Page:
This book was interesting, a lot more interesting than I expected. After all, I'm not a punk. I didn't grow up a punk. So why would I read—brace yourself—an oral history of the SF bay area punk scene? I learned plenty.
OK, here's what I love about punk: the DIY thing. Instead of worshiping some band, remember that you and your friends can start your own band. This book gives an interesting view into how this played out (and plays out) in the bay area. (The bay area isn't the only place this happened. If there are similar books/websites/whatever about this in similar areas, I'd to know about them.) Punk didn't really start out as a DIY thing, after all. It started out as a bunch of me-too kids who dressed up like the Sex Pistols, Ramones, or... yeah.
The DIY attitude was popularized by some dude named Tim Yohannon. He ran a magazine called Maximum Rock & Roll. I'd heard of the magazine but never read it; from the title, I figured it was full of hair metal cock-rock garbage. But, from this book, I find out it's all DIY and lefty and promoting little bands. (There's also a lot of more-correctly-liberal-than-thou "that band signed with a major label therefore they sold out" tall-poppy-cutting crapola; ...but maybe that's worth putting up with.) Tim Yohannon was also one of the founders of Gilman St, though he got out of it later and wasn't so happy at first when the generation of kids self-organized and ran the place.
How did people organize before there was an internet? How did social networking work before there were social networking sites? If you were a band in Arkansas trying to put together a national tour of underground places, how could you find out where to play, who to talk to? How do you organize that kind of word-of-mouth; what kind of society needs to be in place to nurture those connections? Shows, 'zines, phones, community, trust in foafs...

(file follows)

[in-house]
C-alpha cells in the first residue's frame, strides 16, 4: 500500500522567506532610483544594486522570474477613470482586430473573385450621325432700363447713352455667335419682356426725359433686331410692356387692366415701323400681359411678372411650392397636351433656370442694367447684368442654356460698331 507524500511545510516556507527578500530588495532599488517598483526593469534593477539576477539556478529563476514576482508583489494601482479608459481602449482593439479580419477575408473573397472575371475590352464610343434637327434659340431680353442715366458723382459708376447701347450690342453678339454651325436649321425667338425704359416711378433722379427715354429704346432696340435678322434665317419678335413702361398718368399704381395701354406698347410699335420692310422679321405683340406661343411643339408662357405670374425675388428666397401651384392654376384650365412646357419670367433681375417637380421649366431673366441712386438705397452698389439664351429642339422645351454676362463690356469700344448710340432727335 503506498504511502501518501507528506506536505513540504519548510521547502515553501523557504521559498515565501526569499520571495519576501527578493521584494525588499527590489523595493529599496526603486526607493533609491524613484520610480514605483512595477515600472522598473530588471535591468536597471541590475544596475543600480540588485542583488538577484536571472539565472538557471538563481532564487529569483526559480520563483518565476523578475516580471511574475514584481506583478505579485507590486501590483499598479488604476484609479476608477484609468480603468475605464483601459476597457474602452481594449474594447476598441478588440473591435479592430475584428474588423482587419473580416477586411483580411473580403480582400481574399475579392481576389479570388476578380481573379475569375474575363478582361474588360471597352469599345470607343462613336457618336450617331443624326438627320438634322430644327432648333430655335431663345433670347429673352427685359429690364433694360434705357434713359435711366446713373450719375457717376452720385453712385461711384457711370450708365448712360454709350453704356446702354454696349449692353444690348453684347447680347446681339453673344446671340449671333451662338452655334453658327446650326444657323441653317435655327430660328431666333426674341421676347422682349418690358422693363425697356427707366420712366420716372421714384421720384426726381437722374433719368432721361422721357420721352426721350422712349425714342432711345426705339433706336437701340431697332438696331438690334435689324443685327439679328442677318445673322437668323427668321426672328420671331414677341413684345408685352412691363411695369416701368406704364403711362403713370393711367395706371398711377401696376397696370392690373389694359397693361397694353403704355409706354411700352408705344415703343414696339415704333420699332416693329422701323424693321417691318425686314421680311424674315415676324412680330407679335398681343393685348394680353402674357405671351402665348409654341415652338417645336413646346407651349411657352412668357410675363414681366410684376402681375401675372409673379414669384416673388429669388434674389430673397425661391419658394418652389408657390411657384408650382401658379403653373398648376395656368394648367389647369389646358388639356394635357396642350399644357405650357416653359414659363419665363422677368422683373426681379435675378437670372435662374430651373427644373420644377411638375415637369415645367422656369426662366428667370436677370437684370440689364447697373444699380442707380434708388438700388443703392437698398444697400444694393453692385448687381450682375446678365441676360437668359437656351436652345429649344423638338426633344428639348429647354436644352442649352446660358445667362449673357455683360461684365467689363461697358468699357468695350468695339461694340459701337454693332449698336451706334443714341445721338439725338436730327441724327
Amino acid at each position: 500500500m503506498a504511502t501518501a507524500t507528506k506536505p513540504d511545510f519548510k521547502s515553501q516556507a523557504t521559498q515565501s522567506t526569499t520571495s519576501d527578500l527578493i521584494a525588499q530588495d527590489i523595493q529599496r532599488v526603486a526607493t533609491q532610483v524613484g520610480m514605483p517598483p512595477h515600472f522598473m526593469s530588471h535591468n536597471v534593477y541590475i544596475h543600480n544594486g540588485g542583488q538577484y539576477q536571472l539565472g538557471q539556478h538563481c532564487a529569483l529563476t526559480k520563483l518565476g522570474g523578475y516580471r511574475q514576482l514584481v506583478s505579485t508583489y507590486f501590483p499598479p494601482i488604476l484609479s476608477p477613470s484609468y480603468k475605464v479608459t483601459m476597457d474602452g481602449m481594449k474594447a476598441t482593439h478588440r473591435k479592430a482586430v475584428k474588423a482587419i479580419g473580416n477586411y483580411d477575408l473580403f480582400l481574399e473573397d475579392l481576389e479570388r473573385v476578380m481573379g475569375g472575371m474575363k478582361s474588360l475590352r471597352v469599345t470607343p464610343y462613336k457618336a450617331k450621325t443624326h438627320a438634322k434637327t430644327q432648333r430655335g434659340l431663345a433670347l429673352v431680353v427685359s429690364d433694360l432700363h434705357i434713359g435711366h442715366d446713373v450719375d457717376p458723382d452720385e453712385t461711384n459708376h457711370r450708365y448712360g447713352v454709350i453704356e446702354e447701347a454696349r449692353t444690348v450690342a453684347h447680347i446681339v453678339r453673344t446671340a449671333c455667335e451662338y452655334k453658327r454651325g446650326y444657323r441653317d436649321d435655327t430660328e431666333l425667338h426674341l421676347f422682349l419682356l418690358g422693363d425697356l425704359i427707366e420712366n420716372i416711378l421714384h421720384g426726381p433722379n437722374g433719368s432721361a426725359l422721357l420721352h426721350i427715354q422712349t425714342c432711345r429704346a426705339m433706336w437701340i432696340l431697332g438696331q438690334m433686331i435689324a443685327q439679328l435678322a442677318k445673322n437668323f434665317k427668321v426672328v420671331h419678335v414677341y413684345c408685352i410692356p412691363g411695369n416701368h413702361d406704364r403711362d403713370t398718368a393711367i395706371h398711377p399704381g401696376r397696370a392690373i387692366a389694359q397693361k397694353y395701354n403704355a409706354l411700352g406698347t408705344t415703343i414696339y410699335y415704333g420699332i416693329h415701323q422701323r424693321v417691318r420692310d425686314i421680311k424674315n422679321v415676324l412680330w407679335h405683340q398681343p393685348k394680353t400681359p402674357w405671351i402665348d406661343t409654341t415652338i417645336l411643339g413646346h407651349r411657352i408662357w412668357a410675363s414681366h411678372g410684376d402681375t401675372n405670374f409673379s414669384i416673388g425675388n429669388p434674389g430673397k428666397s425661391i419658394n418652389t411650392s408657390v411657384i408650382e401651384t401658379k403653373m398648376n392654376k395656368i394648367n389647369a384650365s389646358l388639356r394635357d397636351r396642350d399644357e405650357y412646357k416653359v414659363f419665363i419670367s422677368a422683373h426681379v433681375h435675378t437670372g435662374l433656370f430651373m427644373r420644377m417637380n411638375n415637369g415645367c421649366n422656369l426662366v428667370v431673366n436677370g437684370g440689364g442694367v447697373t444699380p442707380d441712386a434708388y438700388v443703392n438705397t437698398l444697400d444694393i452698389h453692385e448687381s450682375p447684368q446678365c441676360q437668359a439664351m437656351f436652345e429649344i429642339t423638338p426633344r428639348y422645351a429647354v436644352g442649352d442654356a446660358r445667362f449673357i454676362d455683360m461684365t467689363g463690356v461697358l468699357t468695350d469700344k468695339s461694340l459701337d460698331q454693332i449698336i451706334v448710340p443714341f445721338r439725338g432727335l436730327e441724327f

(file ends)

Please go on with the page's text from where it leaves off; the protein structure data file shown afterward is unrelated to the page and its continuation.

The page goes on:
Anyhow, the book. The book consists of snippets from interviews. They're organized into chapters. Most chapters are about some band or about some institution. There's a chapter about, say, Green Day, with quotes from various folks, roughly arranged so that they're talking about things chronologically. It works well.
It makes me kinda glad that I wasn't part of the punk scene. It gets scary violent. Some of these kids were out living on the streets because they were trying to get away from bad situations. Some of these kids were bad situations themselves. What do you do when nazi skinhead assholes decide that your music is appropriate accompaniment for fights? Yeah, some of this stuff, I'm glad I'm getting through book-larning.
Some fun nuggets along the way:
- That X on the hand for straight edge came from San Francisco, the Mabuhay Gardens:
Tom Flynn: If you were under 21 they'd put the X on your hand.
Ian MacKaye: The Teen Idles went to California in 1980. [Dirk] Dirksen [Mabuhay show booker] was letting kids into shows, and he'd put an X on their hands. So we went back to Washington, to the 930 Club, and we said, "Hey, we want to see these shows. And we'll put an X on our hands if you let us in. And if you see us drink, you can kick us out forever." We got the idea from the Mabuhay.
- There's this guy Mike Hennessey. He was sherriff of San Francisco for a long time, a pretty good one. He went to punk shows back in the 70s. He's in the book; he talks about being invited to DJ on the Maximum Rock & Roll radio show, that he picked out "I Fought the Law" and "Police Truck", while sherriff. Awesome.
- The Deaf Club: Every so often you hear that deaf people like loud music because they can feel the vibrations. But I didn't know that for a year and a half, a community center for deaf folks hosted punk shows.
Dennis Kernohan: The deaf people were there with balloons, holding them up and feeling the vibrations to the Germs, all these fuckin' great bands, and using these balloons and dancing around. For a tough old punk, it just made your heart—it gave you that beautiful feeling. They loved the music, and we were making money for them.
- That silly fashion choice could save your life, if you're one of a bunch of punks squatting in an abandoned beer-vat-warehouse space and it catches fire:
Tammy Lundy: Robbie Cryptcrasher, who use to play with Cause for Alarm, saved my life. He used to wear a gas mask on his belt. It was just punk rock kitsch, but when everyone started choking, he put it on and it worked. Robbie was dragging out his girlfriend Michelle, who was already unconscious. He had to drop her down half a story. I slid down the ladder and landed on Michelle. Then he hooked one arm under each of us and pulled both of us out and kicked the doors open to great cheers.
- If punk was a reaction against rock stars, maybe homopunk was a reaction against disco:
Lynn Breedlove: We'd be listening to KALX on the way to the bars, and then we'd have to listen to disco to hang out with other queers. It was terrible.
Oh, I see the book has a web site, with some material that didn't make it into the book: Gimme Something Better. I wanted more after reading that book, so I guess I'll go read the site.